Pittsburgh-Paris Climate Rhetoric Returns

As is now tradition in American politics, the first days of the Biden administration have brought the initial efforts at reversing Trump-era policy positions. Many of these opening salvos have to do with signaling a recommitment to acknowledging climate change. The president has issued several executive orders related to environmental concerns, and the White House … Continue reading Pittsburgh-Paris Climate Rhetoric Returns

King Assassination: 50 years later

On April 4th 1968 Martin Luther King Jr was killed by an assassin's bullet. In the immediate aftermath African Americans took to the streets of several U.S. cities in a wave of riots and unrest that lasted for days. The killing of the most visible and influential figure of the civil rights movement provoked an … Continue reading King Assassination: 50 years later

Thoughts on Pittsburgh’s “Parts Unknown”

News came out this summer that Anthony Bourdain was in town to film a Pittsburgh-based episode of his Parts Unknown program. I like Bourdain and his tv shows, and I am weirdly passionate about Pittsburgh, so I was eagerly awaiting the episode, especially after we learned of his visit to our favorite local bar (I … Continue reading Thoughts on Pittsburgh’s “Parts Unknown”

City Scenes: shots from around the block

Demolition of the last building in Penn Plaza started late last month. When I stopped by the site this weekend I noticed light poles along the perimeter had been plastered with stickers reading "Homes not Whole Foods." A lot of ambivalence surrounds the development, with many housing activists and other concerned Pittsburghers seeing Whole Food's … Continue reading City Scenes: shots from around the block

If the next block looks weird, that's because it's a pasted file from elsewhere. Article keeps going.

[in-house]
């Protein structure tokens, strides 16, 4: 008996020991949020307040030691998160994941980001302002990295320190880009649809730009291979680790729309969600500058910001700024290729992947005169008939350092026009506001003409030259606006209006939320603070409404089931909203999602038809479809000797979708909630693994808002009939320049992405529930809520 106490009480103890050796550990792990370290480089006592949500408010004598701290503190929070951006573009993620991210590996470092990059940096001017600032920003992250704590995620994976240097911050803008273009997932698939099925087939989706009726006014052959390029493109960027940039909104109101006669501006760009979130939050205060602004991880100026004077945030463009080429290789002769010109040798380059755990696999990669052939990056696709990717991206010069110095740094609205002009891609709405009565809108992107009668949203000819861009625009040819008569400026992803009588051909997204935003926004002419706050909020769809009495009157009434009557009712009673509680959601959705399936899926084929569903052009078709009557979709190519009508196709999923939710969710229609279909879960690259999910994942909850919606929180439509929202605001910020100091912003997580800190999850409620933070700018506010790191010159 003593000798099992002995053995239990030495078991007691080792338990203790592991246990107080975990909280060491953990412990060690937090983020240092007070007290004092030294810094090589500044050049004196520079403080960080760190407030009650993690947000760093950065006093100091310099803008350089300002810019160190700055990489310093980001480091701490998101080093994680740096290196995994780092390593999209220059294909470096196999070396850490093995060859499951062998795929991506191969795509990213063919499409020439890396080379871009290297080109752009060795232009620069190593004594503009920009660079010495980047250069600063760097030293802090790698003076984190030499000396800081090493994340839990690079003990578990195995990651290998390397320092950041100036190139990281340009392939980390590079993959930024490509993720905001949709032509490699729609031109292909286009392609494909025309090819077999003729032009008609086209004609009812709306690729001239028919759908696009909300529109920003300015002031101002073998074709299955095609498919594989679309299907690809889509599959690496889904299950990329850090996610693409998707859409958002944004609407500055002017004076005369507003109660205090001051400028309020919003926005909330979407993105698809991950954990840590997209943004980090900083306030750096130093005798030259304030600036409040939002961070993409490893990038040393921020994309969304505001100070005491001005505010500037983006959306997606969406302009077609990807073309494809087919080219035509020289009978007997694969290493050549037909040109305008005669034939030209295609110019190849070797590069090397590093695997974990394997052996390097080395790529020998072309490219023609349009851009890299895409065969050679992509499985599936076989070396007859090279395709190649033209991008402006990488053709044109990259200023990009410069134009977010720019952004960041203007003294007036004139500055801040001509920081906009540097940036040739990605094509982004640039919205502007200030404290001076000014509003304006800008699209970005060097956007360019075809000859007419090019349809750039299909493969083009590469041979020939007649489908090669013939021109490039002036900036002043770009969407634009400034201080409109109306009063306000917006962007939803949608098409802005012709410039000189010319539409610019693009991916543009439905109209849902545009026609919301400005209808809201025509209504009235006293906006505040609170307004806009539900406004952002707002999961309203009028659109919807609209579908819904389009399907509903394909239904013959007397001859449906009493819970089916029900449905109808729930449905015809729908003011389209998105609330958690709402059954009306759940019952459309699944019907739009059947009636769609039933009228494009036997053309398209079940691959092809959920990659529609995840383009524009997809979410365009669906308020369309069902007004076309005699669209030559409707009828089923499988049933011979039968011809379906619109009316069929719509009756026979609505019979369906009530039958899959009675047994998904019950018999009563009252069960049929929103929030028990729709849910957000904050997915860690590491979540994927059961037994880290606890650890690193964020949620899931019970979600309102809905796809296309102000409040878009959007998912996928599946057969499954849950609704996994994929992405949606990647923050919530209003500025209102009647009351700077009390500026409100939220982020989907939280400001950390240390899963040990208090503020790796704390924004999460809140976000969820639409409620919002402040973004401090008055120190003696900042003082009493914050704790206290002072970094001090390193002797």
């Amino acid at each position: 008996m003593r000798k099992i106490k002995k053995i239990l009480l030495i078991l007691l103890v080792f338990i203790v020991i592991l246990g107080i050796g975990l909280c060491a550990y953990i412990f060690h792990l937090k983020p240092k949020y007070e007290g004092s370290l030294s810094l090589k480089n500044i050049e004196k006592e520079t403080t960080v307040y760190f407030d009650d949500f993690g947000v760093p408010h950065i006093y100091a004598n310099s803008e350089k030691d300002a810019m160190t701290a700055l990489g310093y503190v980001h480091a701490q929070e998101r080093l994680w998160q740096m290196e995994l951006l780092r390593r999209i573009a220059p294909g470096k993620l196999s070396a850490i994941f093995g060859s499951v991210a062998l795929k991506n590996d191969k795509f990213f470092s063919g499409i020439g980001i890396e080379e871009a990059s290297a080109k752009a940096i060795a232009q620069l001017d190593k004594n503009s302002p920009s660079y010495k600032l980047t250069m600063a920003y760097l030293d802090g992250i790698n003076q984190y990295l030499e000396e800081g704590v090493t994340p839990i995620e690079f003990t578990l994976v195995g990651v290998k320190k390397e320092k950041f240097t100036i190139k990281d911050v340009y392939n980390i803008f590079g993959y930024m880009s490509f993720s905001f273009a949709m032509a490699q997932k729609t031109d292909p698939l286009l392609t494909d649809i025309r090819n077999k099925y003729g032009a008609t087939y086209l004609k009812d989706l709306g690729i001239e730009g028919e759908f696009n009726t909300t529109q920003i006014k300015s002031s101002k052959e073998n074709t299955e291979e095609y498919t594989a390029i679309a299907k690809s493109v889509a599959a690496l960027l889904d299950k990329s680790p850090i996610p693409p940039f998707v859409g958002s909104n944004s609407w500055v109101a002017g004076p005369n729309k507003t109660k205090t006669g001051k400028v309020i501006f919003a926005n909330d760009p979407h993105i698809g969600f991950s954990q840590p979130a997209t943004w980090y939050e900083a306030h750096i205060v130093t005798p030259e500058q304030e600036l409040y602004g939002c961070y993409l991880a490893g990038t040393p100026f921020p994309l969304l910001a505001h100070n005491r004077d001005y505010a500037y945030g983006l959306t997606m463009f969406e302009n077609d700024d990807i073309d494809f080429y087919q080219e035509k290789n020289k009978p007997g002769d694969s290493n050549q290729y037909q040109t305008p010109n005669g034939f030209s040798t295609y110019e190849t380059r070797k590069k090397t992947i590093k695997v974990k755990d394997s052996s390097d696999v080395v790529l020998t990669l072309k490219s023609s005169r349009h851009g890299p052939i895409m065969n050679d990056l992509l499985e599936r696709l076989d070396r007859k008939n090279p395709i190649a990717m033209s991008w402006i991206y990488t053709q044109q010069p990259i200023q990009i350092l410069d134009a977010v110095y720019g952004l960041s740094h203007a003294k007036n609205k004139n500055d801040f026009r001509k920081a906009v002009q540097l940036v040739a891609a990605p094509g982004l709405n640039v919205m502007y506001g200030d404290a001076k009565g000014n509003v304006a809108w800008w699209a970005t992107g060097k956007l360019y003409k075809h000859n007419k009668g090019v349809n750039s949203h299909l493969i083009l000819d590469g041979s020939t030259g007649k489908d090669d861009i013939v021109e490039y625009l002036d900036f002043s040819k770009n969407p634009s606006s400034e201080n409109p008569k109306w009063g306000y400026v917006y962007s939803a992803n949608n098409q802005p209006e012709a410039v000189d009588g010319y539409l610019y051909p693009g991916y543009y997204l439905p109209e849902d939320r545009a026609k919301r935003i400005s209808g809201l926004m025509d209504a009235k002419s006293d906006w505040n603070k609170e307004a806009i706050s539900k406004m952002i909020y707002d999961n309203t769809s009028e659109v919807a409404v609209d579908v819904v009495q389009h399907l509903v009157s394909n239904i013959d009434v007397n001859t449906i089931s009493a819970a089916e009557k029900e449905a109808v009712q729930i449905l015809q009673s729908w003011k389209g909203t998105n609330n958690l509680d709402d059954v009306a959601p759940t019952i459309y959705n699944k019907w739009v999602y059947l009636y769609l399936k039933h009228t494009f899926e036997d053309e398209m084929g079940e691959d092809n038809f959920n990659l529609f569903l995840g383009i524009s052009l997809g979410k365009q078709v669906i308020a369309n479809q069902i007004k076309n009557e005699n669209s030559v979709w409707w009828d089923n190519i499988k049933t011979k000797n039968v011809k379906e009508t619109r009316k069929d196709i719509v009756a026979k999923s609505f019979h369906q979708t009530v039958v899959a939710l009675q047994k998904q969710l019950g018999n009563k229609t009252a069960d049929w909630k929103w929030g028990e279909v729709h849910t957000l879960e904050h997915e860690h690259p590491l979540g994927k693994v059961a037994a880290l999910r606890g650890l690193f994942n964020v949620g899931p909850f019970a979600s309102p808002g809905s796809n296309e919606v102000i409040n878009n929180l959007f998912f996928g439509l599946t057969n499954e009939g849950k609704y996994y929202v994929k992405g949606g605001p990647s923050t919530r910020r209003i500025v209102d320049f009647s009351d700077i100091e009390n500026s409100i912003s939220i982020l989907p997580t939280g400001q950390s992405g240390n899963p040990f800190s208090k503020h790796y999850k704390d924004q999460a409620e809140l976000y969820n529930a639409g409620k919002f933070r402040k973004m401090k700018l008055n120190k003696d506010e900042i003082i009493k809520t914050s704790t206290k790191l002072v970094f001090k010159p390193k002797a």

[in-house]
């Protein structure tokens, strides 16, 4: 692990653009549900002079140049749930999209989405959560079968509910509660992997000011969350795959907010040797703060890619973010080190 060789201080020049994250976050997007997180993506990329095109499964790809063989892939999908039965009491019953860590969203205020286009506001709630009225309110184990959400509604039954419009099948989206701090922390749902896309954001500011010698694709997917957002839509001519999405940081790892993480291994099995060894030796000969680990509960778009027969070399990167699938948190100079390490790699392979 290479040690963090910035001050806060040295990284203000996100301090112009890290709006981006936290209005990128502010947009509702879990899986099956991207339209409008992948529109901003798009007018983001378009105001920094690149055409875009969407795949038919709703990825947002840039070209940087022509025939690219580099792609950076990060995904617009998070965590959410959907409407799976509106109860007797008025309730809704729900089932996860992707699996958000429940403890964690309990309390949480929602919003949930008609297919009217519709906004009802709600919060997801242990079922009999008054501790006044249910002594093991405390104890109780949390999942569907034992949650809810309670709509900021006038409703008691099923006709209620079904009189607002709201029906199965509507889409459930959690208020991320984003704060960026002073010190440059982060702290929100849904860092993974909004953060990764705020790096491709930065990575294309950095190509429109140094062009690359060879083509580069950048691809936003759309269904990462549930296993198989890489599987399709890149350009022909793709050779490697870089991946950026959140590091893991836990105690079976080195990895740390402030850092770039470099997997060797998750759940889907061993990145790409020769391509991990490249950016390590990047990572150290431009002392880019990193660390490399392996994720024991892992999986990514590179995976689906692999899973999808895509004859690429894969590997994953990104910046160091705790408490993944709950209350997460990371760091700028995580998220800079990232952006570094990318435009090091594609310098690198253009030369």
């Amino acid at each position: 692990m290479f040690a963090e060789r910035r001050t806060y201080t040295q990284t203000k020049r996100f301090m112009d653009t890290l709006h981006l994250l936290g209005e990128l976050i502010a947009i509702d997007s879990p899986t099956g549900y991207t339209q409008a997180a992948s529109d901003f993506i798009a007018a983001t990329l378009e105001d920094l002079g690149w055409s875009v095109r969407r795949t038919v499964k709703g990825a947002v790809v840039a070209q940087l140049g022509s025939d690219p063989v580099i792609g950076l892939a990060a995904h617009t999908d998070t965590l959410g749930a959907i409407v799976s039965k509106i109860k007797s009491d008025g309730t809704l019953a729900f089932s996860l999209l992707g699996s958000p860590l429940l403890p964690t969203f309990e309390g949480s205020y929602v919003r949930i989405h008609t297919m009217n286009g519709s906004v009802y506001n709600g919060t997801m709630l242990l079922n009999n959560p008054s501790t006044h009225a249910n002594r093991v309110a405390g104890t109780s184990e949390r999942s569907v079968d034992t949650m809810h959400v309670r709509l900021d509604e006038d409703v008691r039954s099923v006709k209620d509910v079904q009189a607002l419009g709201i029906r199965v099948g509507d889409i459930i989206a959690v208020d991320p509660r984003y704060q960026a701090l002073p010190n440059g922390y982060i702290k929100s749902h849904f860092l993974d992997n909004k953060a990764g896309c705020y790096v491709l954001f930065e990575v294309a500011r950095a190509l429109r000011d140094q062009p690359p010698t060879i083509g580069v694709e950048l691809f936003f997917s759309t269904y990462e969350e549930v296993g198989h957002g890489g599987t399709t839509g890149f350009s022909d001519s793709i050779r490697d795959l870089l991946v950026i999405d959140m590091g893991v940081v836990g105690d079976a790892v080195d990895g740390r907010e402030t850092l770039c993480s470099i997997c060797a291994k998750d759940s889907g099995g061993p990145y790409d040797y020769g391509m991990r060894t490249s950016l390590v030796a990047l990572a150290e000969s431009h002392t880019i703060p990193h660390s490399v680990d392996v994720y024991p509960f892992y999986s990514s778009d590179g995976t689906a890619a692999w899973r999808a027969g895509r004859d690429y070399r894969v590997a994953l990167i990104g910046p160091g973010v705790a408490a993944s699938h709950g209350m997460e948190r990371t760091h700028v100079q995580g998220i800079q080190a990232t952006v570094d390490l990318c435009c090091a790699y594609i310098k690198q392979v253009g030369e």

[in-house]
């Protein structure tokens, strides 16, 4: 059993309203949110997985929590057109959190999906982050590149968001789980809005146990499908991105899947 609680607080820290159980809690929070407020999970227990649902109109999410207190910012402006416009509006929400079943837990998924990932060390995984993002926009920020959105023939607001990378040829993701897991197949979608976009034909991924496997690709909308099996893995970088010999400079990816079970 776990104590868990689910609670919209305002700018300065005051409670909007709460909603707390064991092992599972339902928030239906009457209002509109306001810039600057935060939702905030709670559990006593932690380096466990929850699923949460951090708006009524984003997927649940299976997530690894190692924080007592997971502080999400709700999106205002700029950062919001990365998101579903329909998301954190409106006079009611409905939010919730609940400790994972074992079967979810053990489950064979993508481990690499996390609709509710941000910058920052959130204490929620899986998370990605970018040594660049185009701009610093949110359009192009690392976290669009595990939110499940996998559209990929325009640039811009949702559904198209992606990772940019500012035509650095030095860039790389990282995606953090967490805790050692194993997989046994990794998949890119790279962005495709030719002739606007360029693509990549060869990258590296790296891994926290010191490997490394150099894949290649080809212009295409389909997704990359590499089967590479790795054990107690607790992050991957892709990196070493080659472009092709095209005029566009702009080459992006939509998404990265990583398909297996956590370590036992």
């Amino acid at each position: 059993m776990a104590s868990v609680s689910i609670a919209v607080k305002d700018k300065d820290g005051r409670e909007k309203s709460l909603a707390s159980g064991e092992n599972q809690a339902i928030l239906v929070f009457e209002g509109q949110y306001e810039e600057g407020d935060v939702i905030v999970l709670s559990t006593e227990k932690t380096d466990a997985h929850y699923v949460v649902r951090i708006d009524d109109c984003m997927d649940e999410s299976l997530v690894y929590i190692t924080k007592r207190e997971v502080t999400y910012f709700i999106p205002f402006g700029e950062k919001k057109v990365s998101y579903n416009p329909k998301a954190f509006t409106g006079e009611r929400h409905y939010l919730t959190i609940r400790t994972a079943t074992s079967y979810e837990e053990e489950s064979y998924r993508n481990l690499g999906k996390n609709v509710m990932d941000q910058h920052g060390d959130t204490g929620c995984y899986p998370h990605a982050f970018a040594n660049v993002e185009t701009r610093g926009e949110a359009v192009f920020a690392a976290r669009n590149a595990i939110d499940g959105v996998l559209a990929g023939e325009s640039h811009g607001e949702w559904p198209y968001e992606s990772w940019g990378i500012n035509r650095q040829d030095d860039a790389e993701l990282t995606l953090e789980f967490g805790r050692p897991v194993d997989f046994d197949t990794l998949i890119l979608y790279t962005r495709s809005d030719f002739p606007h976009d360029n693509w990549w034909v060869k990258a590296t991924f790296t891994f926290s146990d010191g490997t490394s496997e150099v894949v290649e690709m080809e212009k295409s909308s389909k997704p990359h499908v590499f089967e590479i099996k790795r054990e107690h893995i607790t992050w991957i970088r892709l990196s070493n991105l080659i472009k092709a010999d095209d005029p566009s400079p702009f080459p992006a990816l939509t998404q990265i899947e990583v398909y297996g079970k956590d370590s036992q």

Community engagement: setting a standard

I used to live one street over from the Penn Plaza apartments, one of the last affordable housing complexes in Pittsburgh's East Liberty neighborhood. The other low income rental units and high rise housing towers, built as part of sweeping urban renewal projects starting in the 1960s, have all been demolished and replaced with market-rate apartments … Continue reading Community engagement: setting a standard

Transit transitions: Thanking the bus driver

Last week two topics seemed to predominate in my news browsing: end-of-the-year "best of" film lists, and the Pittsburgh Port Authority's bus service changes. I didn't see many new films this year, so most of the titles on the critics' top ten lists were unknown to me. One film title that kept appearing on the year-end … Continue reading Transit transitions: Thanking the bus driver

Columbus wins DOT Smart City Challenge

The Department of Transportation has selected Columbus, Ohio as the winner of the Smart City Challenge. The winning city will receive a $50 million grant to fund the development and implementation of networked and "smart" transportation infrastructure. From the Columbus Dispatch: Columbus’ application includes several other transportation innovations, including an autonomous vehicle test fleet at … Continue reading Columbus wins DOT Smart City Challenge

Pittsburgh: driving transportation innovation

"Ride-sharing" service Uber recently announced a partnership with Carnegie Mellon University to establish a research center in Pittsburgh. As the Post-Gazette reported: Uber, a San Francisco-based ride-sharing company, announced a joint venture with CMU on Monday creating a robotics research lab and technology center at the RIDC Chocolate Factory along 43rd Street that is already … Continue reading Pittsburgh: driving transportation innovation